How Bad are Bipolar Articular Cartilage Lesions of the Knee, Really?

We won't fib to you, they're not great — but maybe not as bad as you thought; or maybe unipolar lesions don't do quite as well as we hoped . . . ?

What’s the Claim?

A registry-based study on articular cartilage restoration procedures in the knee (most commonly autologous chondrocyte implantation [ACI]) that compared unipolar to bipolar lesions found:

  • A surprisingly low percentage of patients in either group improved by a clinically important margin. Even 2 years after surgery, only 46% of patients with bipolar lesions and 65% of patients with unipolar lesions improved their KOOS scores by the minimum clinically important difference (MCID) of 10 points.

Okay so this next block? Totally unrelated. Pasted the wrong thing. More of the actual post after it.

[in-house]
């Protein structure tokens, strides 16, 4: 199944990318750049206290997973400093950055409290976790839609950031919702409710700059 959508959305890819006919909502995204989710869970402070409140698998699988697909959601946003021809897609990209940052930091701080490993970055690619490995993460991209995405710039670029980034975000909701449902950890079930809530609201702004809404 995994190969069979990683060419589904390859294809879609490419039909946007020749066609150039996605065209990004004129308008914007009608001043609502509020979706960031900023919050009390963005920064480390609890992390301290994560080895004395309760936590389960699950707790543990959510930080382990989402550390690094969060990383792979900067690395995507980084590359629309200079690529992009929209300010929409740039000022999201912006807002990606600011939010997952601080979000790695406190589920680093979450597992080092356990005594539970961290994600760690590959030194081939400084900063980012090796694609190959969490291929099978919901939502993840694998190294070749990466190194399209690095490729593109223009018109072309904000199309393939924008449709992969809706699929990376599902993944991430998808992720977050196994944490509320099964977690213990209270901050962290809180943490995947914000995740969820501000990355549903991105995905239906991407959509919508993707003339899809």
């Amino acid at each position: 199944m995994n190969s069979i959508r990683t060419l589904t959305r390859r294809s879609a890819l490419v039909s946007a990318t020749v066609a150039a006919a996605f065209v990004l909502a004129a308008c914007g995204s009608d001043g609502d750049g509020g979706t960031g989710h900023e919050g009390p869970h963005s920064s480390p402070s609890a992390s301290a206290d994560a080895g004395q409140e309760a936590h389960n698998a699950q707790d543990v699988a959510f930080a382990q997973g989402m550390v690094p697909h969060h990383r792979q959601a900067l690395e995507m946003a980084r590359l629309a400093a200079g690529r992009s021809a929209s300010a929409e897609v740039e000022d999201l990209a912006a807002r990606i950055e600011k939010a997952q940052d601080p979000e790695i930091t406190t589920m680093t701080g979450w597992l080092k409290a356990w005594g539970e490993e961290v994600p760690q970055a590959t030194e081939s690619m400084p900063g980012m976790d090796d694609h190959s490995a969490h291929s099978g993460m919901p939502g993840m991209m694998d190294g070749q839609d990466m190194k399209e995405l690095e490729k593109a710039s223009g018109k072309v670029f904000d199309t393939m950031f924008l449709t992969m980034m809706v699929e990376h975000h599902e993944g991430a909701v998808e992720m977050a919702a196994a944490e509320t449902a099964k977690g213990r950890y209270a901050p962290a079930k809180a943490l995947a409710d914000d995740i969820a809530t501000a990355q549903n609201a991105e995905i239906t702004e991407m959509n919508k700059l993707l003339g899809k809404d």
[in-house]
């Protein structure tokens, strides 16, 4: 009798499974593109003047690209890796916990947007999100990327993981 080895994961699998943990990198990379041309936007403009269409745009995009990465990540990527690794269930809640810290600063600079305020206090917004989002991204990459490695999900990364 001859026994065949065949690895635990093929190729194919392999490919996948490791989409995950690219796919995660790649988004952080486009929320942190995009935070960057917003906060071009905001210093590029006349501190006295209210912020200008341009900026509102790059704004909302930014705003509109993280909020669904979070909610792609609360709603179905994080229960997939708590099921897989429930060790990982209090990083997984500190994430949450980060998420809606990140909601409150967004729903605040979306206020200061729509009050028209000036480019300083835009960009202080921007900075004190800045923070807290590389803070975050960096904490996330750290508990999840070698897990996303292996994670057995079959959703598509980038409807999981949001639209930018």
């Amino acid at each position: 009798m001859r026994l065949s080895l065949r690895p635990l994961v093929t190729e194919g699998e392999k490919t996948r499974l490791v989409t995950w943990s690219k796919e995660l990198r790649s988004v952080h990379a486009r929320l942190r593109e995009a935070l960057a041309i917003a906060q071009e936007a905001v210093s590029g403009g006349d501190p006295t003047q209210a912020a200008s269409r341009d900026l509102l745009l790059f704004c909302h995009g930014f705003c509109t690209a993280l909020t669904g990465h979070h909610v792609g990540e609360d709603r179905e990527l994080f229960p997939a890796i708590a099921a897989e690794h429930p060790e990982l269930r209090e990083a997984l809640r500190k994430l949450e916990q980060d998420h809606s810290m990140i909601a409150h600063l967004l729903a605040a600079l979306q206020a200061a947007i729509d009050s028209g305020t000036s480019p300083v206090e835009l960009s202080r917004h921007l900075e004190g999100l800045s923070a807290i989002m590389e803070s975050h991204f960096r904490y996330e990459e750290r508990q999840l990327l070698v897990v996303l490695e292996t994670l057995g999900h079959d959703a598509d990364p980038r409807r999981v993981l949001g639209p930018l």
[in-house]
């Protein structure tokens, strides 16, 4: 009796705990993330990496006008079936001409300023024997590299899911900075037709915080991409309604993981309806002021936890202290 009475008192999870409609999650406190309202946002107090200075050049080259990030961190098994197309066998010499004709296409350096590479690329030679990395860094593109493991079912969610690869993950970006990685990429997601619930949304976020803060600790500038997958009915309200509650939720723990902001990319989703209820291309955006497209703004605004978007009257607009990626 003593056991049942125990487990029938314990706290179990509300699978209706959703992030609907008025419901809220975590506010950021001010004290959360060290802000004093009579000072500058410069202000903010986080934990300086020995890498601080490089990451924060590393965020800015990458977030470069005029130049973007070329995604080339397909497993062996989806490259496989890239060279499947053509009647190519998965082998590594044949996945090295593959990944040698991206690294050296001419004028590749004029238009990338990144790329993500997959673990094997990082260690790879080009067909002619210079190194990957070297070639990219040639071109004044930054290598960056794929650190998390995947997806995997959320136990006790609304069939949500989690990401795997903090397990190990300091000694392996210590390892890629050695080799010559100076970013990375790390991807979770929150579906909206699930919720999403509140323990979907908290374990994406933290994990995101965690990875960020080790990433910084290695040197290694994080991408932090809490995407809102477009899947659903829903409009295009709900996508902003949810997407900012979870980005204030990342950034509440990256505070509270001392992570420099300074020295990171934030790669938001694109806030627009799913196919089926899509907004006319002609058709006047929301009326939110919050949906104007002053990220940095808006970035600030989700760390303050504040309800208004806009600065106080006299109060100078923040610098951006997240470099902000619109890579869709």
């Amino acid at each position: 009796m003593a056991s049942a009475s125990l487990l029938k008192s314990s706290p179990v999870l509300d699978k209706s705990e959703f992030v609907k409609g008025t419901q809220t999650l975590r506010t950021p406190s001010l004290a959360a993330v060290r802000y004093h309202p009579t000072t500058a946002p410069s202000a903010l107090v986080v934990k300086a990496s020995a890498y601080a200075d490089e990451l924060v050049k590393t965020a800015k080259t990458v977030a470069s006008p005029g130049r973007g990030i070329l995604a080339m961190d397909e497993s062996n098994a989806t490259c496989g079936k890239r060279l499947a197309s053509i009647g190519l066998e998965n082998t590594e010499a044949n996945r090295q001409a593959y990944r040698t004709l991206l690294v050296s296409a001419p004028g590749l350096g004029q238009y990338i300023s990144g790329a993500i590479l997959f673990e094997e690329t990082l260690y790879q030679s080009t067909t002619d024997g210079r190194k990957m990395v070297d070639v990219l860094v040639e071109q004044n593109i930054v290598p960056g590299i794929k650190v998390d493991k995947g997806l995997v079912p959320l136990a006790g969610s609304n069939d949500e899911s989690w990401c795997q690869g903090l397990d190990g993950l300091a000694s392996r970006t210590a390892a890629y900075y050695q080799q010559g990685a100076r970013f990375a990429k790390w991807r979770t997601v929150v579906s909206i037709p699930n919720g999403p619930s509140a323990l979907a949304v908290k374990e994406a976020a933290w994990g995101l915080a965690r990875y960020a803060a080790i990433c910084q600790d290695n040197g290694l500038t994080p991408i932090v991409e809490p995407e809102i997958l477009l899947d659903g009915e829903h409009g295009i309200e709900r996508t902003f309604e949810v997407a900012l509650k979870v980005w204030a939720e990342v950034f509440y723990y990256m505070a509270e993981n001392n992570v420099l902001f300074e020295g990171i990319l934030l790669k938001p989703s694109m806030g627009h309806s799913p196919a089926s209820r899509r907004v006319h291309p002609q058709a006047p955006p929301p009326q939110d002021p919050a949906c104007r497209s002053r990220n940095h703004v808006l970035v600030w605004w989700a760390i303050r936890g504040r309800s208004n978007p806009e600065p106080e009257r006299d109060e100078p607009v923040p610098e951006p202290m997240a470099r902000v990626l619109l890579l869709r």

• No clinically important difference between unipolar and bipolar lesions in the KOOS score at 24 months, and no differences between the groups at any other time point from 6 to 36 months.
  • No between-group difference in the risk of reoperation (8% in the bipolar group versus 4% in the unipolar group; p = 0.26) or the time to reoperation (17 versus 32 months, respectively; p = 0.23).

On balance, the bipolar lesions did not do nearly as poorly as expected and in most important respects were little different from the unipolar lesions, though a lower percentage of them improved by a clinically important margin at 2 years. Our summary differs from that of the authors, which is important because the authors claimed a number of differences that fell below the MCID — meaning patients probably wouldn’t care about or notice them — as well as some that were not borne out by their own analyses (using language like “this difference was not statistically significant,” which is misleading in this context).

How’s It Stack Up?